It’s a strange thing to reach adulthood and see, for the very first time, a film everyone else saw before they hit puberty. For me that film is PEE-WEE’S BIG ADVENTURE. I’m not going to lie; when I was a kid, Pee-wee really freaked me out. I thought he was creepy and weird and unnecessarily loud. But as part of Tim Burton’s retrospective, MoMA is screening all of his films, starting last night with PEE-WEE, his 1985 feature film debut. After Paul Reubens saw FRANKENWEENIE (a full-length remake is due out in 2011) he chose Burton to direct PEE-WEE’S BIG ADVENTURE, which had, until that point, been a stage-show at the Roxy in L.A. and of course, an HBO special.

Although PEE-WEE has graced many a “Worst Films” list and I was prepared to leave the theatre unimpressed, I really, really enjoyed it. I can see how his non-sensical world would have scared me as a kid: he’s a man who acts like a child, who has no parents and lives all alone and doesn’t go to school and doesn’t work but has money. I guess I was kind of confused. But seeing it now, it works. It’s clever, and the Pee-wee character and his world is very well written. I actually laughed out loud throughout the film. The Alamo jokes? Priceless! Simone and her ‘big but?’ Hilarious! But the best part is that now I’ll finally get all the pop-culture references.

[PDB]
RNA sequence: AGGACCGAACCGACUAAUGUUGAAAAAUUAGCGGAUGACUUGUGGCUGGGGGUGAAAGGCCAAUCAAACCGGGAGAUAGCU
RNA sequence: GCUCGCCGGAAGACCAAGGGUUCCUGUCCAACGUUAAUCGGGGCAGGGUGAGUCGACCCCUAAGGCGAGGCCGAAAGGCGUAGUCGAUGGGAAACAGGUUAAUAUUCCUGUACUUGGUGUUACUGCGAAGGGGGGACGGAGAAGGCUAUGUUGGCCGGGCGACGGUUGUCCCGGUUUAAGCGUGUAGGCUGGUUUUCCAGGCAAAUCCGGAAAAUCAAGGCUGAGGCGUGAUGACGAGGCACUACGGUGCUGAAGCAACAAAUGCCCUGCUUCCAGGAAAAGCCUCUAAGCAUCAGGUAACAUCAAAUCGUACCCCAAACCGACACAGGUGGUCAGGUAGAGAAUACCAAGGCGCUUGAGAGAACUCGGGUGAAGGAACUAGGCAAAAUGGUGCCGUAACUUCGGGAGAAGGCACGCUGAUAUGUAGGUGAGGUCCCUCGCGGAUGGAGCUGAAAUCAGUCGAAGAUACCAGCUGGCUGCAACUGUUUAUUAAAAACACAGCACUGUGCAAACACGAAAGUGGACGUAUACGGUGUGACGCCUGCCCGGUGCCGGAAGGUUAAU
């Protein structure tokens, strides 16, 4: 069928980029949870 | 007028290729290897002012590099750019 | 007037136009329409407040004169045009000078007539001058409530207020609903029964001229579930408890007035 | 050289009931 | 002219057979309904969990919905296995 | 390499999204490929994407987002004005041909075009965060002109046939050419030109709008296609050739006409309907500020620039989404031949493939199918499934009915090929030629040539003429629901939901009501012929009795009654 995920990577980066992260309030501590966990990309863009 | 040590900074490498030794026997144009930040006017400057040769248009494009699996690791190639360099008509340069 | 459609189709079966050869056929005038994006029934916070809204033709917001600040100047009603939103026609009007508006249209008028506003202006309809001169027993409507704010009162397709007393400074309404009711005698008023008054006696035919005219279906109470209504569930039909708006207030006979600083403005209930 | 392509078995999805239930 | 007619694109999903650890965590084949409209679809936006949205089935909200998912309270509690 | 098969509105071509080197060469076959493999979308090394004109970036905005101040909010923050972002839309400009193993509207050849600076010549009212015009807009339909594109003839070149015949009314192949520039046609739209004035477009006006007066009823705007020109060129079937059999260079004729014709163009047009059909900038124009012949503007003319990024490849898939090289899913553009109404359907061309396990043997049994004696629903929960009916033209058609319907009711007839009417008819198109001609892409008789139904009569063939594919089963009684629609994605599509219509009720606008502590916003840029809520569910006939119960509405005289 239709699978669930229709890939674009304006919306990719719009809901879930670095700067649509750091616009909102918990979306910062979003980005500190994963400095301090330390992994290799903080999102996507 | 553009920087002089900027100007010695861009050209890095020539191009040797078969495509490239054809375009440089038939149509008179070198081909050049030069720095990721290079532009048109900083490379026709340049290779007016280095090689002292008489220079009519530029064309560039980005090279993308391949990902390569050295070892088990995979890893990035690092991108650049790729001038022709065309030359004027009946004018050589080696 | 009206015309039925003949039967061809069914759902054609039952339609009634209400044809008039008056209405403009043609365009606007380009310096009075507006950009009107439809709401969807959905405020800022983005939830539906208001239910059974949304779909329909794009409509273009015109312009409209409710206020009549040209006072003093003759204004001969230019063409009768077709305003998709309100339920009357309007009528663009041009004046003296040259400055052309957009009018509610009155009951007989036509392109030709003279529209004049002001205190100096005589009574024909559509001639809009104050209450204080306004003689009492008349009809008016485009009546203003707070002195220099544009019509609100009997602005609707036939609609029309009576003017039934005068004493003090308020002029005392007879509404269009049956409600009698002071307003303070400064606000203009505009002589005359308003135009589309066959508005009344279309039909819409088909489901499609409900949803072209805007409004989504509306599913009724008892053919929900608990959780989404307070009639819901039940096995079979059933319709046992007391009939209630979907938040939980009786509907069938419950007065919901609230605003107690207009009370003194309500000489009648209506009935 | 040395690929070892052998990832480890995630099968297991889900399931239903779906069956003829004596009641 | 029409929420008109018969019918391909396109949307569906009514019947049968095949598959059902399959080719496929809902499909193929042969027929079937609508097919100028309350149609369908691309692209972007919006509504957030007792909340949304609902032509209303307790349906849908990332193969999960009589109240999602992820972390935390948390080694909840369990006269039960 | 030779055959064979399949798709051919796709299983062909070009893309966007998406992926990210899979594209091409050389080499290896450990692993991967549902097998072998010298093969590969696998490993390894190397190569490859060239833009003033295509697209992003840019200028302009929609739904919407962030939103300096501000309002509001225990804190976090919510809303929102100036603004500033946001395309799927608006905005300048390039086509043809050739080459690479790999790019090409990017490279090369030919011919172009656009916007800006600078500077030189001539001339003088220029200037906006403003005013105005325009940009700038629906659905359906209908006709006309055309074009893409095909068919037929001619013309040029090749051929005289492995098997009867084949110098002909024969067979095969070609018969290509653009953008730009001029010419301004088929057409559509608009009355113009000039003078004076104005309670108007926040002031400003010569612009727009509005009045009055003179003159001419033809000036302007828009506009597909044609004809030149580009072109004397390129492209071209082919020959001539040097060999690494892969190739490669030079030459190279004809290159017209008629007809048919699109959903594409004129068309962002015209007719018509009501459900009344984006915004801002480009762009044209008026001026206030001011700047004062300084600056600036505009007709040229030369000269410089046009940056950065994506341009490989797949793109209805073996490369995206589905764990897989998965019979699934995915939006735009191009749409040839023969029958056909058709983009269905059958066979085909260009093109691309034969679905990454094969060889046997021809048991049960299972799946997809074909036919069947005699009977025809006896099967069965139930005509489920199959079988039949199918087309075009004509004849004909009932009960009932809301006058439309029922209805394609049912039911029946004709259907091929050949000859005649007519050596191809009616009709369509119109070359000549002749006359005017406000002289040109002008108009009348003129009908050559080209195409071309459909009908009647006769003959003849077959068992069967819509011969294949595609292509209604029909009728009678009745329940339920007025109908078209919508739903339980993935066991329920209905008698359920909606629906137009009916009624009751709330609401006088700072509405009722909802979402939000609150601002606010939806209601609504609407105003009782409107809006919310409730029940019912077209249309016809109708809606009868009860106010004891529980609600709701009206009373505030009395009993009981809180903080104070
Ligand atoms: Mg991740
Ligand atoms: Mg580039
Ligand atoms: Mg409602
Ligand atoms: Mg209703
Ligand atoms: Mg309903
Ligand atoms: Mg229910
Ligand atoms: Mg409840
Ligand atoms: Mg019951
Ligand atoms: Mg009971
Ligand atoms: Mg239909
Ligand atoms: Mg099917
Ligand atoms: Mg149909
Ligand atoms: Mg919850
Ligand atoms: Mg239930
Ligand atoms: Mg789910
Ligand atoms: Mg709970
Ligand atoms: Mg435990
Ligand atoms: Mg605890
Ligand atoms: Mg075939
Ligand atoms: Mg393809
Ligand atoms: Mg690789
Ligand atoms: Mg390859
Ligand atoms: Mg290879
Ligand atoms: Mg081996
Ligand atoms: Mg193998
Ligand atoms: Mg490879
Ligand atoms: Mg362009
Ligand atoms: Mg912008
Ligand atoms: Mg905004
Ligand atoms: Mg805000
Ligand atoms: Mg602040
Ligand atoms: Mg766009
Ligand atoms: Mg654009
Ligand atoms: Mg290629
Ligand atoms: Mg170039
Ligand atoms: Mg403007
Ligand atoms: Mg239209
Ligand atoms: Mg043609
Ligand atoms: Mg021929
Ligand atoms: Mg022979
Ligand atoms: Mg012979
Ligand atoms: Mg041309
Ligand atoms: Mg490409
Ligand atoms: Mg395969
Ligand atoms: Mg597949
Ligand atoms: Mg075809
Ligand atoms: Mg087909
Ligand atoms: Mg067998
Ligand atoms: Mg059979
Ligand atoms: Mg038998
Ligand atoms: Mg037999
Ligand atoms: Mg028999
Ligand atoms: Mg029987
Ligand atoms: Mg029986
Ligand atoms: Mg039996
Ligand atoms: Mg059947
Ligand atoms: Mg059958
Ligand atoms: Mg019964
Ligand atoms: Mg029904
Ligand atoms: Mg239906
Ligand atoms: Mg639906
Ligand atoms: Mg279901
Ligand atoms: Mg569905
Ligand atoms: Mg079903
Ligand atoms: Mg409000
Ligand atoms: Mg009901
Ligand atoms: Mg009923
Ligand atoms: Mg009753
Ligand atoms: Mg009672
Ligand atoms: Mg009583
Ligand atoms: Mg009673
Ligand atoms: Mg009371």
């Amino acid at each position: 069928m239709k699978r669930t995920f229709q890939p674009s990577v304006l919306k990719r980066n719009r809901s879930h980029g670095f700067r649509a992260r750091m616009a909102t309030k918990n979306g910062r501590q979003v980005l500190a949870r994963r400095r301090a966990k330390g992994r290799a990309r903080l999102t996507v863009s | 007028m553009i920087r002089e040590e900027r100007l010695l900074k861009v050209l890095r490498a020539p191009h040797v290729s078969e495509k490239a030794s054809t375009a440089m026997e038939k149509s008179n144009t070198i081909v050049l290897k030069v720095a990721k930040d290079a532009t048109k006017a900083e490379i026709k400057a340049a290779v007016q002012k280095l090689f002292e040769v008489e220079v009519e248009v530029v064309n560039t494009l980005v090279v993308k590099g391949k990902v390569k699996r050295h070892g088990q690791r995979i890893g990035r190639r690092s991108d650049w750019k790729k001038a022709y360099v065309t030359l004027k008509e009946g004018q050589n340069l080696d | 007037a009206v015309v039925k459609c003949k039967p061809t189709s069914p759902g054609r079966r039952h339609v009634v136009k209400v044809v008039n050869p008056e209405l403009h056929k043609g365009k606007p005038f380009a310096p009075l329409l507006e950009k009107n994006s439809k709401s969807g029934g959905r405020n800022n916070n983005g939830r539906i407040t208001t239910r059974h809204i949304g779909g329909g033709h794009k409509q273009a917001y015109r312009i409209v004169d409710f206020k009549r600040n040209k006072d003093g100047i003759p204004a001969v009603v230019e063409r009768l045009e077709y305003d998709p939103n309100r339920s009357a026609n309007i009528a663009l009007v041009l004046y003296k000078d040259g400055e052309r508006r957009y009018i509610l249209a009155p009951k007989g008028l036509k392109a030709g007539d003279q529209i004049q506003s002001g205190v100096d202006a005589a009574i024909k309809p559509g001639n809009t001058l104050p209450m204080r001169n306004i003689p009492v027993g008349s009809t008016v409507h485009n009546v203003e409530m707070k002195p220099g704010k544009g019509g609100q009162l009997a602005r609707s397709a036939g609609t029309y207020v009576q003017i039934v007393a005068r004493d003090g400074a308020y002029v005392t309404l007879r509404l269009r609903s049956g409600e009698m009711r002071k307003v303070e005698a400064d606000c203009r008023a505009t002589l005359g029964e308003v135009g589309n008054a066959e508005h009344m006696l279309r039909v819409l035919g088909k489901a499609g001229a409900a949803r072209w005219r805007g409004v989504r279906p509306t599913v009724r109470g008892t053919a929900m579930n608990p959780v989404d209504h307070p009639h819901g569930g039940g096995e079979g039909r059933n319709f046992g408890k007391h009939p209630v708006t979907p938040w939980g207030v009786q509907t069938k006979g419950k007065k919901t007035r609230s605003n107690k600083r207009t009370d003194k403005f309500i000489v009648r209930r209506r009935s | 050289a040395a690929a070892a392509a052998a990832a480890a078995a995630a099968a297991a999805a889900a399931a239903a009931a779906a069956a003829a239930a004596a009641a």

MoMA will screen Tim Burton’s films (schedule here) as well a special series “Tim Burton and the Lurid Beauty of Monsters,” which begins December 2 and last throughout the exhibition.